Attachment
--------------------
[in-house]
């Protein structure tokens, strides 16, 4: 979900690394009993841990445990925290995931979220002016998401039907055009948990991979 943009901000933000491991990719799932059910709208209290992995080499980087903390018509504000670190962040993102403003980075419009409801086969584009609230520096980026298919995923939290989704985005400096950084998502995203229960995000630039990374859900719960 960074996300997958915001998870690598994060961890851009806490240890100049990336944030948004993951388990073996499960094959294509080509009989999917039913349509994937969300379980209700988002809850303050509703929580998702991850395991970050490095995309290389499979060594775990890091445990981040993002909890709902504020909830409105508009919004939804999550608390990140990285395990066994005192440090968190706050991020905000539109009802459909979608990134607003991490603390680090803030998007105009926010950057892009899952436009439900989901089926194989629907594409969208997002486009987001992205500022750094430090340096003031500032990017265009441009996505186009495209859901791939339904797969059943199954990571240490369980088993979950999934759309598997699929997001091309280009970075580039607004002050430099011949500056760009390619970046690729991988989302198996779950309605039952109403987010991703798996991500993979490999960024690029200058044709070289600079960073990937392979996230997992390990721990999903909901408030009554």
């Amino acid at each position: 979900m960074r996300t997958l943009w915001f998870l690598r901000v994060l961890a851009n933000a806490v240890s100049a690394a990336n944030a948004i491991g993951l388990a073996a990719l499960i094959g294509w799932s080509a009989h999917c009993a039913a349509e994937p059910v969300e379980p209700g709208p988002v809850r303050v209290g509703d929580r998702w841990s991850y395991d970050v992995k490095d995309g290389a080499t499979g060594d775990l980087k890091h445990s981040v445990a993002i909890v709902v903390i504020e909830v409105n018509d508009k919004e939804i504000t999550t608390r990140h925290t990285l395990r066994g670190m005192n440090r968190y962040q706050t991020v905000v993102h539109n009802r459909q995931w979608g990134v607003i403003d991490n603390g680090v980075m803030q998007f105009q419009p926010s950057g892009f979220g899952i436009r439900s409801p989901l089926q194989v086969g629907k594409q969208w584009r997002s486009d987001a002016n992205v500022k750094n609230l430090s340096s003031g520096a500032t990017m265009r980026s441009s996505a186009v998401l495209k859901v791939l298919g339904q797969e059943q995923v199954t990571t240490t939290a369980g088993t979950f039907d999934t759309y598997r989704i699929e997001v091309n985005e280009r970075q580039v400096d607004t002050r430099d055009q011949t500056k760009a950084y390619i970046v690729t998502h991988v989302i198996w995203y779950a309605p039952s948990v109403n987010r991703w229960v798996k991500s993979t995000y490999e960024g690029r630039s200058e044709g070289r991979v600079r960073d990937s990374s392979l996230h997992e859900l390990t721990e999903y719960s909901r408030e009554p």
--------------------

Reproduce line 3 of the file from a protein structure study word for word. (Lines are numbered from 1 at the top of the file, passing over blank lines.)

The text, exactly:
């Amino acid at each position: 979900m960074r996300t997958l943009w915001f998870l690598r901000v994060l961890a851009n933000a806490v240890s100049a690394a990336n944030a948004i491991g993951l388990a073996a990719l499960i094959g294509w799932s080509a009989h999917c009993a039913a349509e994937p059910v969300e379980p209700g709208p988002v809850r303050v209290g509703d929580r998702w841990s991850y395991d970050v992995k490095d995309g290389a080499t499979g060594d775990l980087k890091h445990s981040v445990a993002i909890v709902v903390i504020e909830v409105n018509d508009k919004e939804i504000t999550t608390r990140h925290t990285l395990r066994g670190m005192n440090r968190y962040q706050t991020v905000v993102h539109n009802r459909q995931w979608g990134v607003i403003d991490n603390g680090v980075m803030q998007f105009q419009p926010s950057g892009f979220g899952i436009r439900s409801p989901l089926q194989v086969g629907k594409q969208w584009r997002s486009d987001a002016n992205v500022k750094n609230l430090s340096s003031g520096a500032t990017m265009r980026s441009s996505a186009v998401l495209k859901v791939l298919g339904q797969e059943q995923v199954t990571t240490t939290a369980g088993t979950f039907d999934t759309y598997r989704i699929e997001v091309n985005e280009r970075q580039v400096d607004t002050r430099d055009q011949t500056k760009a950084y390619i970046v690729t998502h991988v989302i198996w995203y779950a309605p039952s948990v109403n987010r991703w229960v798996k991500s993979t995000y490999e960024g690029r630039s200058e044709g070289r991979v600079r960073d990937s990374s392979l996230h997992e859900l390990t721990e999903y719960s909901r408030e009554p």